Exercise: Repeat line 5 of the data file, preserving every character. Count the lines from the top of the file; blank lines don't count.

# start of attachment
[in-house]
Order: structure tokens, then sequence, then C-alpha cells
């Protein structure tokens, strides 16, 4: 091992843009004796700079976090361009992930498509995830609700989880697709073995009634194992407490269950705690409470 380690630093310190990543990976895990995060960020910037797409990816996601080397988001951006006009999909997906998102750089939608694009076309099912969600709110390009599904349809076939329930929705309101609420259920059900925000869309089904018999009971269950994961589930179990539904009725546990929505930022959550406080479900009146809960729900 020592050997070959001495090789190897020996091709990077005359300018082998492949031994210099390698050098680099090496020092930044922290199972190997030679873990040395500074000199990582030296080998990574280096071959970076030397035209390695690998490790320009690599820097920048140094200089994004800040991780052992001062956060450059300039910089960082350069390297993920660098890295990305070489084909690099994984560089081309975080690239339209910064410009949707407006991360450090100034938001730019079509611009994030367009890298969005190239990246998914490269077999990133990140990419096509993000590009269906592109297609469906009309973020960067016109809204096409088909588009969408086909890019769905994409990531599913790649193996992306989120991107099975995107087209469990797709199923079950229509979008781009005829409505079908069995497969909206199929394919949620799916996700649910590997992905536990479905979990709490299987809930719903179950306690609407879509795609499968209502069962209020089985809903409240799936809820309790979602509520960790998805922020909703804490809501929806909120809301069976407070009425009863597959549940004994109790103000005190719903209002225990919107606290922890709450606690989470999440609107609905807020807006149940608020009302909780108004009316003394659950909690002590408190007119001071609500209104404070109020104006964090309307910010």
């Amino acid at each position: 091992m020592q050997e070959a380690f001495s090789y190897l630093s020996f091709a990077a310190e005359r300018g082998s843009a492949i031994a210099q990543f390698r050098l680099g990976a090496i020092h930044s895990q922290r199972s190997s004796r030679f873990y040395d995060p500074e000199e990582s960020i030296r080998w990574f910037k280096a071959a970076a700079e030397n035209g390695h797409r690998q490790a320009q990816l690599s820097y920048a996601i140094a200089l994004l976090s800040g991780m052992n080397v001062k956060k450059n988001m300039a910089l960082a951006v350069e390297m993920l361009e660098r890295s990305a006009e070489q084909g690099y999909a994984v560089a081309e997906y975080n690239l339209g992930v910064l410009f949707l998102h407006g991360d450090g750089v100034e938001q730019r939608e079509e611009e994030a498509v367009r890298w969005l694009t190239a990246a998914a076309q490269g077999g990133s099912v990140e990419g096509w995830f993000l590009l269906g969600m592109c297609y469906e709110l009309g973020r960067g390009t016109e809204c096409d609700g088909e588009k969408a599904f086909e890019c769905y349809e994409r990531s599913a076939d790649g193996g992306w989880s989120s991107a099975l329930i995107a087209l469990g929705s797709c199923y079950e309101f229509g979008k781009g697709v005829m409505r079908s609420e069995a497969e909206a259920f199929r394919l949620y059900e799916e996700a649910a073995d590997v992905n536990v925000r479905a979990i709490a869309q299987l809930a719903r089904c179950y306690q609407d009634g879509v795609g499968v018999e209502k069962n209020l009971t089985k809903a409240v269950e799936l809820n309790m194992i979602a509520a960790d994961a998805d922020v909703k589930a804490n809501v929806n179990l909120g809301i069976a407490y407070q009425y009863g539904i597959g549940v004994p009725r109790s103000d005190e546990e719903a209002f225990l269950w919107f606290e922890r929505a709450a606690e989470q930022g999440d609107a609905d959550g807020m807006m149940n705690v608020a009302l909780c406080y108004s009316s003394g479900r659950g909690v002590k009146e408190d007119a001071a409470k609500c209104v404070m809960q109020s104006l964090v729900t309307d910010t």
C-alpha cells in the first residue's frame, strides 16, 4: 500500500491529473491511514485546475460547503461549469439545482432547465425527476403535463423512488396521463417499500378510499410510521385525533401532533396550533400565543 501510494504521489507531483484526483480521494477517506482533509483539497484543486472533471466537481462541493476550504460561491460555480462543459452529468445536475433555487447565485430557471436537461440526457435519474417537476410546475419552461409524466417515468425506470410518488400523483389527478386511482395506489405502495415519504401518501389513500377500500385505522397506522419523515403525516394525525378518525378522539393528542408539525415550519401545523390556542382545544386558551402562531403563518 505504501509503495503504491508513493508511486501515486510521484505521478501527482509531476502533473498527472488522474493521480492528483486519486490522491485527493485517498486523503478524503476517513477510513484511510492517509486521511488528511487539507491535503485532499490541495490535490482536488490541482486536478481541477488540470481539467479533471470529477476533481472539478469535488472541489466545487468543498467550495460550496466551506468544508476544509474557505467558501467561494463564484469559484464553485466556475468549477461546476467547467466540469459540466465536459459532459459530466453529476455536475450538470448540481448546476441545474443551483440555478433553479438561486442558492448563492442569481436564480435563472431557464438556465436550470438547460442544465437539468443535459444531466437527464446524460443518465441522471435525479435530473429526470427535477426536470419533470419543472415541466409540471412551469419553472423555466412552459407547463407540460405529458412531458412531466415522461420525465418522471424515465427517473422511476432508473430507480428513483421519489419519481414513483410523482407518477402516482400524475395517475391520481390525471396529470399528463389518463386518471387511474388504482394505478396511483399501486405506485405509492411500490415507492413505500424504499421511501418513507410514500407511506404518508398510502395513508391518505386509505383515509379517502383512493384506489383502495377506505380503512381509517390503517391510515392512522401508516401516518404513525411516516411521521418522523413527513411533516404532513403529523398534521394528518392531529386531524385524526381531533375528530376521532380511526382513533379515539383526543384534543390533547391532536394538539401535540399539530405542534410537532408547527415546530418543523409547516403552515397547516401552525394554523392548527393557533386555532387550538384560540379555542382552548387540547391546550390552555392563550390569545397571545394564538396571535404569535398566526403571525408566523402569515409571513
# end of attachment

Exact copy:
C-alpha cells in the first residue's frame, strides 16, 4: 500500500491529473491511514485546475460547503461549469439545482432547465425527476403535463423512488396521463417499500378510499410510521385525533401532533396550533400565543 501510494504521489507531483484526483480521494477517506482533509483539497484543486472533471466537481462541493476550504460561491460555480462543459452529468445536475433555487447565485430557471436537461440526457435519474417537476410546475419552461409524466417515468425506470410518488400523483389527478386511482395506489405502495415519504401518501389513500377500500385505522397506522419523515403525516394525525378518525378522539393528542408539525415550519401545523390556542382545544386558551402562531403563518 505504501509503495503504491508513493508511486501515486510521484505521478501527482509531476502533473498527472488522474493521480492528483486519486490522491485527493485517498486523503478524503476517513477510513484511510492517509486521511488528511487539507491535503485532499490541495490535490482536488490541482486536478481541477488540470481539467479533471470529477476533481472539478469535488472541489466545487468543498467550495460550496466551506468544508476544509474557505467558501467561494463564484469559484464553485466556475468549477461546476467547467466540469459540466465536459459532459459530466453529476455536475450538470448540481448546476441545474443551483440555478433553479438561486442558492448563492442569481436564480435563472431557464438556465436550470438547460442544465437539468443535459444531466437527464446524460443518465441522471435525479435530473429526470427535477426536470419533470419543472415541466409540471412551469419553472423555466412552459407547463407540460405529458412531458412531466415522461420525465418522471424515465427517473422511476432508473430507480428513483421519489419519481414513483410523482407518477402516482400524475395517475391520481390525471396529470399528463389518463386518471387511474388504482394505478396511483399501486405506485405509492411500490415507492413505500424504499421511501418513507410514500407511506404518508398510502395513508391518505386509505383515509379517502383512493384506489383502495377506505380503512381509517390503517391510515392512522401508516401516518404513525411516516411521521418522523413527513411533516404532513403529523398534521394528518392531529386531524385524526381531533375528530376521532380511526382513533379515539383526543384534543390533547391532536394538539401535540399539530405542534410537532408547527415546530418543523409547516403552515397547516401552525394554523392548527393557533386555532387550538384560540379555542382552548387540547391546550390552555392563550390569545397571545394564538396571535404569535398566526403571525408566523402569515409571513